It’s a very different environment. When you’re working for a league, you’re always focused on long-term growth. You can watch the games as a neutral without that passion and emotional ups and downs of the day to day. [At a club] you are experiencing the emotions that the fans are experiencing. Dramatic ups and downs based on whether the ball hits the post and goes in or hits the post and goes out. Dramatic conclusions and emotions follow from those events. I think the one thing that’s important is that you – in the same way you do with the league, particularly in my position as chief executive – focus on the long-term growth of the club, the progress that the club is making. Because if you get caught up too much in the day-to-day ups and downs, you’ll end up making some bad decisions. Bad decisions have no place in this game.

It’s so competitive that the wheels come off the wagon quite quickly. You can look at many examples of football clubs where decisions have been made for the short term or based on an emotional environment that ended up backfiring. For us at the club, we’re focused very much on progressing in what is an increasingly competitive environment. We’re in a really good place as a club. In all aspects of what we’re doing we’re making dramatic progress. I think, of course, ultimately what we all want is to see that progress reflected on the pitch. That’s a very, very strong directive from our owner, from our board, from me and certainly with our manager. We want more. The long-term journey that the club is on is to establish itself as one of the leading clubs, one of the handful of leading clubs, in the world of football.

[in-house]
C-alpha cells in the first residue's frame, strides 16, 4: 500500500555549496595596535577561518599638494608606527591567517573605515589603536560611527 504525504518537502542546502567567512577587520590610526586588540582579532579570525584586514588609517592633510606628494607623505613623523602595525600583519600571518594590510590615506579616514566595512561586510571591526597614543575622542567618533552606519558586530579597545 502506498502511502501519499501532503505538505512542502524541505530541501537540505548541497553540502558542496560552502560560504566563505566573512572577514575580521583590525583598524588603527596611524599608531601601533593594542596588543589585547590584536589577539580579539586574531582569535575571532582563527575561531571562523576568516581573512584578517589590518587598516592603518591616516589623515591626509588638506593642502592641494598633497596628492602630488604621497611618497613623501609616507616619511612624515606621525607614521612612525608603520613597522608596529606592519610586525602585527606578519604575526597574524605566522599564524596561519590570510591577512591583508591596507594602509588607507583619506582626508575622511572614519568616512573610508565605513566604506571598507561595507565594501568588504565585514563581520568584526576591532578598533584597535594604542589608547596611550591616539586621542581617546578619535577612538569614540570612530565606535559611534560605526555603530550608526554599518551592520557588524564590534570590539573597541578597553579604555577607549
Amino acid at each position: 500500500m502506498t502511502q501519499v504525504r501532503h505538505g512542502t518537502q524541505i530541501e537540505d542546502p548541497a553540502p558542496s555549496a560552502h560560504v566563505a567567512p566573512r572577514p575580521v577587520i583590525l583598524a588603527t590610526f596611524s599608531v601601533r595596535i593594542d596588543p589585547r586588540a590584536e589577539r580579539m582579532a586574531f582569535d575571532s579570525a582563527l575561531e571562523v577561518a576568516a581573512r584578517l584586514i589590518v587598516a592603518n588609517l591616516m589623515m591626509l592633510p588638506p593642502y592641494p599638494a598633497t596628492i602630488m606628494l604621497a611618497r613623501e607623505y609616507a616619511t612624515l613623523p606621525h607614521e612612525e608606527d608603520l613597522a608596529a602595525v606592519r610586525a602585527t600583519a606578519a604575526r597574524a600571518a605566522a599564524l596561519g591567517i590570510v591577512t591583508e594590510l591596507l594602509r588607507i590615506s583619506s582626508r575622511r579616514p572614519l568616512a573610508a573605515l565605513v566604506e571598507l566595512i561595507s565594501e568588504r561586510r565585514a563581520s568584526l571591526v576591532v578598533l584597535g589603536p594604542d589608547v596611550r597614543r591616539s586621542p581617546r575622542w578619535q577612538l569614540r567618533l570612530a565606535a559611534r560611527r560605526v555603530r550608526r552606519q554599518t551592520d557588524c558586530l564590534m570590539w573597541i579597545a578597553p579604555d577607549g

That is easy to say, and many clubs might espouse that goal, but we are very consistent and firm in our club philosophy. We are devoted to the club. We do think long-term about it. We’re very very engaged with not just what we do, but how we do it. We believe in youth. We believe in progressive, attractive football. We believe in constant development, never resting on laurels, and also we are resistant to crosswinds that come and try to blow you off course. There is a tremendous strength in this club in terms of the way that we operate. I know that there’s a huge admiration for the club all around the world that I sense because of the values that we hold dear. It’s those values that don’t inhibit us from being successful. They’re the values that will enable us to be successful. We are seeing progress. There’s no question in my mind that the squad that we have is stronger than it was five years ago in a very, very competitive marketplace.